A scent that bucks the trend of carmaker cash-ins.
Automotive manufacturer branded fragrances tend to carry a reputation for being just another way to cash in on the brand’s image. However, there are some hidden gems among this market; the fragrance community has already discovered Bentley’s Intense for Men to be quite the boozy wonder, and Bentley Absolute has also been subject to praise.
A friend alerted me recently that it isn’t just Bentley who have some solid scents, as he told me I ought to get my nose on MB Club Black. Trusting his recommendation, I did so and picked up a bottle.
And what a good idea it was. Club Black turns out to be a particularly potent gourmand fragrance with good character.
From the very beginning, the gourmand character of the scent is unmistakeable. It presents a sweetness reminiscent of baked goods; though not of any particular food, as is often the way with gourmand fragrances. It just smells like something you could eat.
The mix of sweet and resinous ingredients that make up Club Black’s character are topped off by a punchy, smoky accord which adds a desirable touch of sharpness to the mix.
The perfumer behind this fragrance is Olivier Cresp, who has a vast portfolio under his belt including Versace’s Man eau Fraiche – a personal summer favourite – and other work for such names as Penhaligon’s, Parfums de Marly, Mugler and Dior.
The bottle MB Club Black presents in is quite a novel one, which fits well with the car manufacturer image. It’s composed of sleek curves and an atomiser which sits flush within the shape of the bottle.
While mostly black, a window of clear plastic shows the dark, whisky-like colour of the juice inside.
The Olfactory Notes
On first spritz, MB Club Black presents with great strength. It’s a fairly simple fragrance and most of the base notes are prominent right from the start, perhaps to the point of overpowering some of the rest of the ingredients.
A lovely smoke accord presents itself on application, which has a hint of bergamot to it. This accord quickly loses that top note, revealing its backbone of jasmine and frankincense heart notes. These heart notes give some character to what is otherwise a sweet and resinous combination of base notes.
These base notes are listed as ambrox, benzoin (resin), wood notes and vanilla.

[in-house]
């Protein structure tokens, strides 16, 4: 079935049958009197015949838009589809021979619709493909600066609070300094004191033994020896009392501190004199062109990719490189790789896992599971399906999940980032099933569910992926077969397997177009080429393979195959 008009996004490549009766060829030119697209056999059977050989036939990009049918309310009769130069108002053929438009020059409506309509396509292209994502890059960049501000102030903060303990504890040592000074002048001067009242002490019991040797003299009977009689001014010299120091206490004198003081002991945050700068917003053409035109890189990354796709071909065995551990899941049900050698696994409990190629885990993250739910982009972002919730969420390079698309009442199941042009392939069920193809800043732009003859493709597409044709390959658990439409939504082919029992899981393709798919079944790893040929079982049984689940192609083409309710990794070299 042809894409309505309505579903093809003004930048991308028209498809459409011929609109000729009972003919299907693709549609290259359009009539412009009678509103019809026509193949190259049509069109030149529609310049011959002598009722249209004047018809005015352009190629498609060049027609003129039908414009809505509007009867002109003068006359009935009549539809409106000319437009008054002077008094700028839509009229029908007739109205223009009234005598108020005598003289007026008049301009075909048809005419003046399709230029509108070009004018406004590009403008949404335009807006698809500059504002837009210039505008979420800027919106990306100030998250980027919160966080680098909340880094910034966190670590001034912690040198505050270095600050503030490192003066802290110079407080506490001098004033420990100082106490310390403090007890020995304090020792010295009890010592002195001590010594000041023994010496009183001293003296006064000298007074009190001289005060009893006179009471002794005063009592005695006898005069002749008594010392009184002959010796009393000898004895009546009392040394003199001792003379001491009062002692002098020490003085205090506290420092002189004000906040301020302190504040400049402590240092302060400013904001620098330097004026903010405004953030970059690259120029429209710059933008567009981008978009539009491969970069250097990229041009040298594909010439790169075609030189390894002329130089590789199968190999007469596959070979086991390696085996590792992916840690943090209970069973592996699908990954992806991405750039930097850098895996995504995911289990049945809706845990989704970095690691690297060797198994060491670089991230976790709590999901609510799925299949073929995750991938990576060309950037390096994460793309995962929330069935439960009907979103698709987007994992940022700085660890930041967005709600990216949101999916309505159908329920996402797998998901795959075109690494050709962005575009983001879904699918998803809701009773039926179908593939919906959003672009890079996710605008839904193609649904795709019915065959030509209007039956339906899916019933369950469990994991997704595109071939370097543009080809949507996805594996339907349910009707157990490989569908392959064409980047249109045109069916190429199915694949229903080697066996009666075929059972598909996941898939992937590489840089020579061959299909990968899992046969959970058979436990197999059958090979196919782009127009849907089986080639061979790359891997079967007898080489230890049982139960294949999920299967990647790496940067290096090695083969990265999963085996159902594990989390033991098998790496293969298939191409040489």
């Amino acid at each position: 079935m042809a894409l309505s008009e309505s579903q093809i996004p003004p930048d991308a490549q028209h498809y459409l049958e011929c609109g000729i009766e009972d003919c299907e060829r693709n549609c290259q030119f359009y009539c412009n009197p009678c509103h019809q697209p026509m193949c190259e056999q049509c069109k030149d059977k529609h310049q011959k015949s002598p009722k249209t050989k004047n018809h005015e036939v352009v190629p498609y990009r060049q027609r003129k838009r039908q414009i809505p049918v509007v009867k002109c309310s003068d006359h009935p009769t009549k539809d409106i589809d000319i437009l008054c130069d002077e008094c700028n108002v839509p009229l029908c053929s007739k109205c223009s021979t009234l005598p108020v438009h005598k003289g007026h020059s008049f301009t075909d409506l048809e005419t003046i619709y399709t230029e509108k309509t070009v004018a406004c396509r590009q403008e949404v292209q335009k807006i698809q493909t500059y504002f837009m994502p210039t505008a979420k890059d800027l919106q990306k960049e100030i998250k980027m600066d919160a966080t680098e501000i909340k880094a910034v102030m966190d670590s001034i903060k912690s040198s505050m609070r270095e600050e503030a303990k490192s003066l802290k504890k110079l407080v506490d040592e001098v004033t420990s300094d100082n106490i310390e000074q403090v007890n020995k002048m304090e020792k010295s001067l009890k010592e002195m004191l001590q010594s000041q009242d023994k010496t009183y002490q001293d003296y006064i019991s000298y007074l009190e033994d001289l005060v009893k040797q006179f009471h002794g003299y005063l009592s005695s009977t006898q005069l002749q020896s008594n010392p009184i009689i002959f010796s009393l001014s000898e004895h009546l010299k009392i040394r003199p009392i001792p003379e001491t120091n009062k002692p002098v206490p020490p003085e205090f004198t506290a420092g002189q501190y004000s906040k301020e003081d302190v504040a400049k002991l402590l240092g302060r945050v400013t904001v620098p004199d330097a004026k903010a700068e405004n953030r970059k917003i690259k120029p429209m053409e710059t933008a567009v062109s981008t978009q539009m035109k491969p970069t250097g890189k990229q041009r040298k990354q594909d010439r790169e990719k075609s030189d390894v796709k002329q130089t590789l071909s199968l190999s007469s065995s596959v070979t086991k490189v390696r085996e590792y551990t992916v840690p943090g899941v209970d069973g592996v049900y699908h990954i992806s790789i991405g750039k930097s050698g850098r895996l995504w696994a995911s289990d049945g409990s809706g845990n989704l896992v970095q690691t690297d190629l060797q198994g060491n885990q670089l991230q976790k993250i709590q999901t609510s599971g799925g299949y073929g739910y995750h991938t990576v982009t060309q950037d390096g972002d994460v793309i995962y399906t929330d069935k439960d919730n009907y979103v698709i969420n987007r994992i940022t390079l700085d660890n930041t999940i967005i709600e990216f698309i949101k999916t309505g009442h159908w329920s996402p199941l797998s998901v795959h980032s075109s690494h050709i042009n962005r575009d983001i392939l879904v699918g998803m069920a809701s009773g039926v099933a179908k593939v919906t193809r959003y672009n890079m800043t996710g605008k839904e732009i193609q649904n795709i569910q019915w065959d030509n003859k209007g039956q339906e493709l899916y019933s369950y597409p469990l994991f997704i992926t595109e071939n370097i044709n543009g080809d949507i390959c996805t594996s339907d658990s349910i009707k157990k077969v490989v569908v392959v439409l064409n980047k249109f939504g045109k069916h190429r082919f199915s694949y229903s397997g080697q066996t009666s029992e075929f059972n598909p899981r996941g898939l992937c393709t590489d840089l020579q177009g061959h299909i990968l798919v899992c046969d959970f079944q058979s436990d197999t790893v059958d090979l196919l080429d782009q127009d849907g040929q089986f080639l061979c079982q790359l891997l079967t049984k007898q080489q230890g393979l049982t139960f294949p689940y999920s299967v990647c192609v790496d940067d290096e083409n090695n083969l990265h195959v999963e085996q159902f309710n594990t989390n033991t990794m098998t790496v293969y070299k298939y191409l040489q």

I don’t detect much in the way of woods, but the mixture of ambrox, benzoin and vanilla are quite prominent in giving the scent its gourmand nature.
The simple, mostly sweet and resinous ingredients mean that this fragrance sticks around for quite a while on the skin.
This fragrance has fantastic longevity on my skin, lasting the best part of a day and noticeable in trace amounts the next day.
MB Club Black is a projection monster, and leaves quite a trail of sillage behind you. Be careful on the sprayer with this one, as its potence can quickly overwhelm.
One spray is plenty enough, two at the maximum. Anything more will likely result in headaches for your peers.
Blend Quality: .7/1
Overall, the blend is quite good but I would have liked to be able to detect top and heart notes a tad better, instead of them being sometimes overwhelmed by the sweet, resinous base.
I think the presentation of this fragrance is quite stylish. The bottle design is great. My only concern is that the flush integrated atomiser button feels like it’s not particularly sturdy.
Personal Smell Score: .8/1
The smell is fantastic for the price point. However, my personal preference when it comes to gourmands leans slightly away from gourmands that don’t have the character of a particular edible good, as this fragrance does. I get a touch of sensory dissonance from this effect, which is the only thing stopping me from giving it a full mark for personal score.
Total score: 4.4/5
What Would I Wear This With?
I think MB Club Black is undisputably a cold weather scent, thanks to its potence and gourmand character. This would become a suffocator extremely fast in the heat, especially here in Australia.
As a result, winter clothes are the go. I think you could wear this fragrance with anything from sartorial casualwear (my usual go-to) to a suit, if you please. Just exercise moderation if you’re doing the latter; additionally, I think modern-influenced suiting would do better with this fragrance, as I think the scent character leans modern.
Just like the bottle, sleek and pronounced lines suit the character of this scent.
I don’t have a lot else to say about this scent. It’s simply a good value for money cold weather scent. It seems that finding a stockist for this scent is a little on the difficult side at the moment, but if you can get your hands on it – do it!
Thanks for tuning in,
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